The ambassador of the Netherlands to Libya, Dolph Hogewoning, said on Twitter that the embassy called for revealing the truth about mass graves that had been discovered over the last two years in Tarhouna and its suburbs, adding that the Dutch human rights ambassador Bahia Tahzib-Lie visited the sites in Tarhouna and discussed the issue with the victims association in the city.
Hogewoning said Tahzib-Lie was deeply affected by the horrific atrocities she had witnessed there, and stressed the importance of exposing the truth, seeking reconciliation, and administering justice, saying the Netherlands extended sincere gratitude to the Tarhouna Victims Association for their courage in sharing their experiences and personal needs.
"Asking them to reveal the truth about the fate of their loved ones is undoubtedly their right. We call for justice and healing. We praise the efforts made by the Libyan entities, including the mass graves committee, forensic doctors, and other institutions." Hogewoning said.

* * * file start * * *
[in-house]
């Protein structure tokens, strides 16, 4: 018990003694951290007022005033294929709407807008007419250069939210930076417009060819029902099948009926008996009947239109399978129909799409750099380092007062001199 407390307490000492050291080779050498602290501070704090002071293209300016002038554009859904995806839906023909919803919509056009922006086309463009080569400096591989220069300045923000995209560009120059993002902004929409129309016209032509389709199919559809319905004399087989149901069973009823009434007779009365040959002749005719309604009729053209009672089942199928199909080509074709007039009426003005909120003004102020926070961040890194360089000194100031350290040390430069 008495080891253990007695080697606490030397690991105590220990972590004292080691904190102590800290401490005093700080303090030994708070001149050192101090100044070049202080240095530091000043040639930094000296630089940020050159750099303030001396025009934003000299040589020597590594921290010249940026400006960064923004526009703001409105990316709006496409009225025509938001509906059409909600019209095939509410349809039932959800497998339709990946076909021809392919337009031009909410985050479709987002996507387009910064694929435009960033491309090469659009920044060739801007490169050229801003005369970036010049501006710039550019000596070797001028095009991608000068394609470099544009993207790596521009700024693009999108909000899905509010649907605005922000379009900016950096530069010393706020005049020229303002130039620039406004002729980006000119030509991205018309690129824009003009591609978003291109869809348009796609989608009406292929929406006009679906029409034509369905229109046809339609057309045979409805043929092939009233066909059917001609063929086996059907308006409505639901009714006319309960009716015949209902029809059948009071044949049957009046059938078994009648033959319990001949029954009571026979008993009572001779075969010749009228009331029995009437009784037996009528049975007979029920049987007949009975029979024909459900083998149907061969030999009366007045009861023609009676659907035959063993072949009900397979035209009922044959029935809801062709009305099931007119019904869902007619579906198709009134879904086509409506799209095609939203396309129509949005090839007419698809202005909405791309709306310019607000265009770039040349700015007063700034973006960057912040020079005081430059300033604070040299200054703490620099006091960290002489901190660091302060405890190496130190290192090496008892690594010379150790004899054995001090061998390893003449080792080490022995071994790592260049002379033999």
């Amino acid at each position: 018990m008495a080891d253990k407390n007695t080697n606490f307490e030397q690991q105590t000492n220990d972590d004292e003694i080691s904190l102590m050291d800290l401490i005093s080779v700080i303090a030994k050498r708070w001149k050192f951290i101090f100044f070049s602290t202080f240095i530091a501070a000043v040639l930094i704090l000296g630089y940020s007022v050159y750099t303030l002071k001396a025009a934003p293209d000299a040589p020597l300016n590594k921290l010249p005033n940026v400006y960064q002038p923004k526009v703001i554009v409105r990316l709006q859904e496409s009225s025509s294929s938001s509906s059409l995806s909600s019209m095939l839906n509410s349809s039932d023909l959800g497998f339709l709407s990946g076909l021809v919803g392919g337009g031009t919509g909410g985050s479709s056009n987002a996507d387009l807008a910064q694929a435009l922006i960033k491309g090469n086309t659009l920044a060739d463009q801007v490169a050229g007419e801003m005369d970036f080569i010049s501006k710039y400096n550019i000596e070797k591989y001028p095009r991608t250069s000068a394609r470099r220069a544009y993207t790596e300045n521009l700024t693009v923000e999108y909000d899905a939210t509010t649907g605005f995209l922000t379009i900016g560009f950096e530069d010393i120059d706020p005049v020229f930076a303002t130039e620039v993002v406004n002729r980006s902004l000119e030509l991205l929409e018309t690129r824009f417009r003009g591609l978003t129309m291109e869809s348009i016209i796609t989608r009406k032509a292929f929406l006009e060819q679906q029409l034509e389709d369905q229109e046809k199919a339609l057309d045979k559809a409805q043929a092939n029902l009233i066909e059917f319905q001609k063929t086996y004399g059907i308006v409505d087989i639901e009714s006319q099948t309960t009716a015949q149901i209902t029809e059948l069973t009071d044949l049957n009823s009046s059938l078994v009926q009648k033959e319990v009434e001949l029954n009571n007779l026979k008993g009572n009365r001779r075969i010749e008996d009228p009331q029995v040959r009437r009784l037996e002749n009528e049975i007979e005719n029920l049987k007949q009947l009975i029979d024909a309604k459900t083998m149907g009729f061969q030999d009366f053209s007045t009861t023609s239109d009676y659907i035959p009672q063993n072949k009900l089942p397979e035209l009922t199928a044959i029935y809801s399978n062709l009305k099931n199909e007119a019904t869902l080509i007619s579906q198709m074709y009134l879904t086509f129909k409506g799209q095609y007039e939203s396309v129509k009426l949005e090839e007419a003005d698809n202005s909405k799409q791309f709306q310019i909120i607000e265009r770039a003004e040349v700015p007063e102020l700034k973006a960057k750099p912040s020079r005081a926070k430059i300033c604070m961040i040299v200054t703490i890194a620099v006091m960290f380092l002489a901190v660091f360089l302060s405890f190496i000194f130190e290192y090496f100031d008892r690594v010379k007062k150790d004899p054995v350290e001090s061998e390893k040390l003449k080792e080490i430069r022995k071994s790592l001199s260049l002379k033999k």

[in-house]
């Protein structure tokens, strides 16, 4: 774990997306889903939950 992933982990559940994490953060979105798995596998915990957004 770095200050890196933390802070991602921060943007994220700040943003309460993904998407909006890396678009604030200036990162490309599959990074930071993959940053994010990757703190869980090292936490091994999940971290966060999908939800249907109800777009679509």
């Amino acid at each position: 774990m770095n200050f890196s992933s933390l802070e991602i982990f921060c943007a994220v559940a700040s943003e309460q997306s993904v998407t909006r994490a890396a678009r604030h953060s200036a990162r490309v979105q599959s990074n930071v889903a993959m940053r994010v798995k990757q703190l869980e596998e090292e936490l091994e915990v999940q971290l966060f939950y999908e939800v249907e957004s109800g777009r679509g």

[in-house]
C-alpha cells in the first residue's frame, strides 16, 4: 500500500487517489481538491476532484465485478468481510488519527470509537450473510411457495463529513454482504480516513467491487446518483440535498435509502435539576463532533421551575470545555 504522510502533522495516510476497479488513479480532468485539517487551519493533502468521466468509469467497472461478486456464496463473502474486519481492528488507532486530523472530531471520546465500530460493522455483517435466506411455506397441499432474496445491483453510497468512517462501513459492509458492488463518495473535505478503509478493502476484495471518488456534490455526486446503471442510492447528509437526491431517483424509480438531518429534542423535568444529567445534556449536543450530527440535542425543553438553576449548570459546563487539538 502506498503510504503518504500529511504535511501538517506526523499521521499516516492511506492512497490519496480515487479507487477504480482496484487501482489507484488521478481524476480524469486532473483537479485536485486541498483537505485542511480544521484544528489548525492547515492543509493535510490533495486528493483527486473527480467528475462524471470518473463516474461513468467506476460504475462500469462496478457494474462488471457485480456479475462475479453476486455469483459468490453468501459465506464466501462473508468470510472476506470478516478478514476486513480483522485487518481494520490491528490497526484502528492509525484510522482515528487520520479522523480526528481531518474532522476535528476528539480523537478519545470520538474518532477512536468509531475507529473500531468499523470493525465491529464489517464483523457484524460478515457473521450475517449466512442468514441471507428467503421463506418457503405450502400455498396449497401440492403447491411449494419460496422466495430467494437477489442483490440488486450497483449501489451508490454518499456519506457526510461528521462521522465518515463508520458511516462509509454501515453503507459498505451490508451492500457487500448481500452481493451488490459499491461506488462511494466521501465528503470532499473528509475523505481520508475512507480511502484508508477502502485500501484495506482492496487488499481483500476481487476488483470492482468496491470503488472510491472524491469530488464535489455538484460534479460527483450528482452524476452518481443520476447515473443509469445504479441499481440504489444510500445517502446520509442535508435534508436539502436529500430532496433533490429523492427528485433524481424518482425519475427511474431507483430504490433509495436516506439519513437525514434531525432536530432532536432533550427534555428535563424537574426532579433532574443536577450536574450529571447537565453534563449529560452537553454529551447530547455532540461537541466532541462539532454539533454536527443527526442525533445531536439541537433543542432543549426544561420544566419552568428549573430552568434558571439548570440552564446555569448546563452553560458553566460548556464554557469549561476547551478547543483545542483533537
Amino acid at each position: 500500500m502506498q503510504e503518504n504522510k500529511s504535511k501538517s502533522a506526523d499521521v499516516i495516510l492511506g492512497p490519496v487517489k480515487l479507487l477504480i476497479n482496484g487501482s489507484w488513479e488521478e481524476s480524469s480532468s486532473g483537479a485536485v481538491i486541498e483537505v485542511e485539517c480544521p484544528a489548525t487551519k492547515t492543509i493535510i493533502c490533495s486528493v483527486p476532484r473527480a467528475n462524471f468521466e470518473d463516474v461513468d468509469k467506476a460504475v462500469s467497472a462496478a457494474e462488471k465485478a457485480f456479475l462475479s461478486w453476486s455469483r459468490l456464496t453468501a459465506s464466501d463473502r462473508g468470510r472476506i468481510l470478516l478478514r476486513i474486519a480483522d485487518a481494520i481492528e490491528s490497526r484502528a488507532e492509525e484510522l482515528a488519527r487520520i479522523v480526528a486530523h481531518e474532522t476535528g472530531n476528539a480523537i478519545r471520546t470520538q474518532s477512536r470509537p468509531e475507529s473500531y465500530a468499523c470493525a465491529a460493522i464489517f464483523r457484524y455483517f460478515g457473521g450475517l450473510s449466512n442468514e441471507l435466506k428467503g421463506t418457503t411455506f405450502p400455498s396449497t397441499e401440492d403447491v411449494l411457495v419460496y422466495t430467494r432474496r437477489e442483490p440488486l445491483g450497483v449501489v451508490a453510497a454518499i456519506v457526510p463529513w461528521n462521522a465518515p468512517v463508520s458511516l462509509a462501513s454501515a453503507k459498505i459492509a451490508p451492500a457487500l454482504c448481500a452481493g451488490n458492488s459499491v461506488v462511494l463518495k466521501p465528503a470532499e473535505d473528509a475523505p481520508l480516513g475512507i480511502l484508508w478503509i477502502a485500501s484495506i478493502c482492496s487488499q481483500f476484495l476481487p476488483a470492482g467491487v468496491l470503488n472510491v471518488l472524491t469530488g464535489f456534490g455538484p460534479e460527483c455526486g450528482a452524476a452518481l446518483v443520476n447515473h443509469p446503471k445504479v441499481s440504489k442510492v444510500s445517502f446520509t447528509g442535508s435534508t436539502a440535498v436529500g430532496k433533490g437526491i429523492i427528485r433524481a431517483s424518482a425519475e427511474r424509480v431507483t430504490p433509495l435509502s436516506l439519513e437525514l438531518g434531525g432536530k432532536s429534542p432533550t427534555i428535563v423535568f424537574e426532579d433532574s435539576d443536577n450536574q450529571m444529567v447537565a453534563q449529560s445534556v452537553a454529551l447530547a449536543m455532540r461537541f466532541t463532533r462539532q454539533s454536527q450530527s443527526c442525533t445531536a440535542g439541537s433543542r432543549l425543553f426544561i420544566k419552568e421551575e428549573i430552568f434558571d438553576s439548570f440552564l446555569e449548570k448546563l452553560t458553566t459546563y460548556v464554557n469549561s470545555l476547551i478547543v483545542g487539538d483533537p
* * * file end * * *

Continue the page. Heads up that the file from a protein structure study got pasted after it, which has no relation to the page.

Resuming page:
Immediately after the end of Haftar's aggression on Tripoli, Tarhouna residents found mass graves containing hundreds of corpses of different ages, some of whom were found handcuffed after being shot from a nearby location, and some of them showed signs of torture, including children and old people.
The Prosecutor of the International Criminal Court, Karim Khan, previously said he was shocked to see the large number of mass graves that he had examined in Tarhouna, saying it was something that he didn't see throughout the wars in the world.
The Public Prosecution in Libya is still investigating these crimes, and is listening to the families of the missing or those whose remains are found in graves, while Al-Kani (Al-Kaniyat) militia which is affiliated with Haftar faces accusations of the killing hundreds of prisoners who were arrested during the aggression on Tripoli.